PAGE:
Derek Cianfrance’s 2010 film stars Ryan Gosling and Michelle Williams (Academy Award nominated for her performance) as Dean and Cindy, two people in a damaged marriage who reflect on how they met and the great times that they had in the early days of their relationship, before the cracks started to appear.
The best part of this film is definitely the two central performances; Gosling and Williams are both perfect, both as the young, (virtually) carefree romantics and the older, troubled and more jaded married couple. Improvising much of their dialogue, they clearly have great chemistry and they never falter in holding our attention and support. Plus, it’s fun watching Williams tap dance while Gosling plays the ukulele and “sings goofy”. The supporting cast is also excellent.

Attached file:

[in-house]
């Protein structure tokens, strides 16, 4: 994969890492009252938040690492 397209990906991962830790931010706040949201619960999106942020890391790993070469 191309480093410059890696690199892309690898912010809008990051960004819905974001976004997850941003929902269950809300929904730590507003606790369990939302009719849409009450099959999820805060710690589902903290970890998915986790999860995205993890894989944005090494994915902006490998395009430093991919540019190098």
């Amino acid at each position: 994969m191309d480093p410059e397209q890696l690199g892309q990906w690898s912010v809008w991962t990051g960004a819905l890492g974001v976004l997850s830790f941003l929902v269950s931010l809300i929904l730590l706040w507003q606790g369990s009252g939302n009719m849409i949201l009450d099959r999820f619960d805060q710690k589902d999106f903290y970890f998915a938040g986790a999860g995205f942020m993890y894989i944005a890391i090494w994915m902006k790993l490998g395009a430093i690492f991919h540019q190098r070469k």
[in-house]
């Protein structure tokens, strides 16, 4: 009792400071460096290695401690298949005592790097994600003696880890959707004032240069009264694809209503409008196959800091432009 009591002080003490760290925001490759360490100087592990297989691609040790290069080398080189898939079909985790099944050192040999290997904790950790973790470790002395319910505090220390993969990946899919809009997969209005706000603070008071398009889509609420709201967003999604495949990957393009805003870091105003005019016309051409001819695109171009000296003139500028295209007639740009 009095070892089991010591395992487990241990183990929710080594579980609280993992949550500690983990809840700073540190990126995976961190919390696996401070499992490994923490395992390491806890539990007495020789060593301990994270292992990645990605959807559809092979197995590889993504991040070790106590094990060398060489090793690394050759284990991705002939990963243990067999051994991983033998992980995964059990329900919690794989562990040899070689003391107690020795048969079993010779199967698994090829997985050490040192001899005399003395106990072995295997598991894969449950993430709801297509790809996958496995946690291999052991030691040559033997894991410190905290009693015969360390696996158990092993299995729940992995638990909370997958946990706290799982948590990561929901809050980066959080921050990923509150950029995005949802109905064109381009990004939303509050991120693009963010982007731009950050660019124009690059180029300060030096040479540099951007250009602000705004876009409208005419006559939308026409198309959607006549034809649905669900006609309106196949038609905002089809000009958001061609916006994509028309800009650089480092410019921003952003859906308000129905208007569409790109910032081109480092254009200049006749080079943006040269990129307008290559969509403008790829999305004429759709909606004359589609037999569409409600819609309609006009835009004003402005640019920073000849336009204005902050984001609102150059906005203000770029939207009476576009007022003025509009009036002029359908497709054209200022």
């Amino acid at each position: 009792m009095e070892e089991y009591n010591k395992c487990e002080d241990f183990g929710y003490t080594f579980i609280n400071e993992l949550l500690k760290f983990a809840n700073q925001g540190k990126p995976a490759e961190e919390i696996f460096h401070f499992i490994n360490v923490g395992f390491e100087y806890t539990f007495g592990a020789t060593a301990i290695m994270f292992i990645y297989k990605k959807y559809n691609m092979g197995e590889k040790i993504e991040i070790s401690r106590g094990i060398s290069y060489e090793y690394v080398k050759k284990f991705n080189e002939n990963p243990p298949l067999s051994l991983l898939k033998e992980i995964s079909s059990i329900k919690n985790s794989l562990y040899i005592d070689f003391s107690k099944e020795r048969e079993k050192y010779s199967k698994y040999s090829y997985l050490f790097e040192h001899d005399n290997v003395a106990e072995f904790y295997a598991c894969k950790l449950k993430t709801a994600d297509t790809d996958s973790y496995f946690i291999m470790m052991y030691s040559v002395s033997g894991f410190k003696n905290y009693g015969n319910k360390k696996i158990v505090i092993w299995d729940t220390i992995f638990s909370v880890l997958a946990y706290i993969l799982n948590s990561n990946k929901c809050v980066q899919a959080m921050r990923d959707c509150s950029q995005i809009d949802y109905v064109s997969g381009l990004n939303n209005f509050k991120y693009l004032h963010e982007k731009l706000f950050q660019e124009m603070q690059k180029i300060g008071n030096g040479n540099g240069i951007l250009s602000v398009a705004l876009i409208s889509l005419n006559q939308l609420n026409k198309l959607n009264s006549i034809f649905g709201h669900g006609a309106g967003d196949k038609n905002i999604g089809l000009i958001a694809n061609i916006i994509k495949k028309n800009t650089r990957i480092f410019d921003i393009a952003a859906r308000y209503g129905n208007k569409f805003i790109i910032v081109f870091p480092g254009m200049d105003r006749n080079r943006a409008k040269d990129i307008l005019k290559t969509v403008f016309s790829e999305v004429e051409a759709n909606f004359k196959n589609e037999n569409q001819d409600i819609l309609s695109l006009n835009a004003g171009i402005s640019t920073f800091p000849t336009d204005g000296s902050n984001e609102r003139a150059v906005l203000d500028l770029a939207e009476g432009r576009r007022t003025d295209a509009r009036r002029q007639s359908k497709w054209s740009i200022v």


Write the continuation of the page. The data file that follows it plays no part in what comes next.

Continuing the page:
The story of Blue Valentine is straightforward as it focuses primarily on the contemporary, realistic relationship. Still, the narrative is interesting and the film successfully jumps between the two time periods, allowing us to piece together the puzzle and realise how exactly this relationship fell apart.
Andrij Parekh’s cinematography is also noteworthy; colour is used to great effect and there is a noticeable change in visual style as the film alternates between the past and present – flashbacks appear brighter and with warmer colours as the troubled present is clearly more drab and grey. All of this succeeds in making the film very engaging.
With two perfect performances at the heart, Blue Valentine is an excellent film about a damaged relationship, reflecting on young love.
★ ★ ★ ★